The S&P 500 has dropped 13% so far this year, and many experts are turning more bearish toward stocks.
Bank of America strategists led by Savita Subramanian list some of the unanticipated negative factors that have cropped up this year.
“What’s changed since Jan. 1?” they ask rhetorically in a commentary. “We weren’t forecasting a war, and the Russia/Ukraine conflict exacerbated commodity price inflation and also hit Europe GDP hard.”
In addition central banks, particularly the Federal Reserve, have turned much more hawkish, the strategists noted.
“China growth is worsening and other cyclical indicators have rolled over. This is all against a backdrop of cyclically-peaked S&P 500 [earnings] facing secular margin pressure (deglobalization), still lofty valuations and a Fed taper still in play.”
As for valuations, the S&P 500’s forward price-earnings ratio recently stood at 18.1. That’s below the five-year average of 18.6 but above the 10-year average of 16.9.
33% Recession Probability
“Note that the average peak-to-trough decline in the S&P 500 amid recessions has been about 32%,” the strategists said. “Thus, the S&P’s 10% year-to-date decline can be very roughly interpreted as discounting a one-third chance of a recession.”
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BofA strategists have cut their year-end target for the S&P 500 to 4,500 from 4,600 previously. The new figure would still represent an 8% gain from the recent level of 4156.
On the positive side, the analysts cite “better-than-expected consumption (especially in the lower income cohort), despite inflation, and a big uptick in spending on services.”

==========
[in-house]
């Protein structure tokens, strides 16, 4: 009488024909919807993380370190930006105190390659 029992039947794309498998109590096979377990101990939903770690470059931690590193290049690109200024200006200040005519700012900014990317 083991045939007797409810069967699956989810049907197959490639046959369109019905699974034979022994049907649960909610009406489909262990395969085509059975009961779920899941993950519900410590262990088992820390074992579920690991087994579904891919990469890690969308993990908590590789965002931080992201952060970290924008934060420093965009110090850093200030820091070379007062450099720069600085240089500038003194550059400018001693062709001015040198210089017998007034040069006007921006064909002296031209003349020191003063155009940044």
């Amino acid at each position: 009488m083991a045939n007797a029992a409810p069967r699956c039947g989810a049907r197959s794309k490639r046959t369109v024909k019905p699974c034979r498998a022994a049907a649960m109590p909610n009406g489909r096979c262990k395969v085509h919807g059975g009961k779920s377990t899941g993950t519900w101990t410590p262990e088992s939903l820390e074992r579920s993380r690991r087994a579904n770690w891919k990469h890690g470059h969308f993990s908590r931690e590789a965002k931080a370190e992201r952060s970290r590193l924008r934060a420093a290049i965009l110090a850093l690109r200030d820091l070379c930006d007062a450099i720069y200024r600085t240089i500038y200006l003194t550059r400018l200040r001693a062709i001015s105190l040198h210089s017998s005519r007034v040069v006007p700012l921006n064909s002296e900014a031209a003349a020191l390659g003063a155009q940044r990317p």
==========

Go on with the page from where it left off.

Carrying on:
They see “a healthy consumer/corporate balance sheet backdrop after the $20 trillion cash handoff from the Federal Reserve and government.”
As for sectors, the strategists like consumer staples amid the recession threat. They also favor energy stocks, with travel and leisure spending helping oil, and healthcare.
In a separate BofA report, from strategists led by Michael Hartnett, they say that a move below 4,000 by the S&P 500 could be a “tipping point” leading to “pain” and a massive “exit” by investors.
Role of the Fed
Meanwhile, Steven Blitz, chief economist of investment research firm TS Lombard, said the Fed is trying to push stock prices down.
“The Fed’s communicated policy trajectory was intended to weaken equities,” he wrote in a commentary. “Equities and the dollar are the Fed’s main conduits to impact the economy and, in turn, inflation.”
The Fed has called for a tightening of financial conditions, which indeed include stocks and the dollar.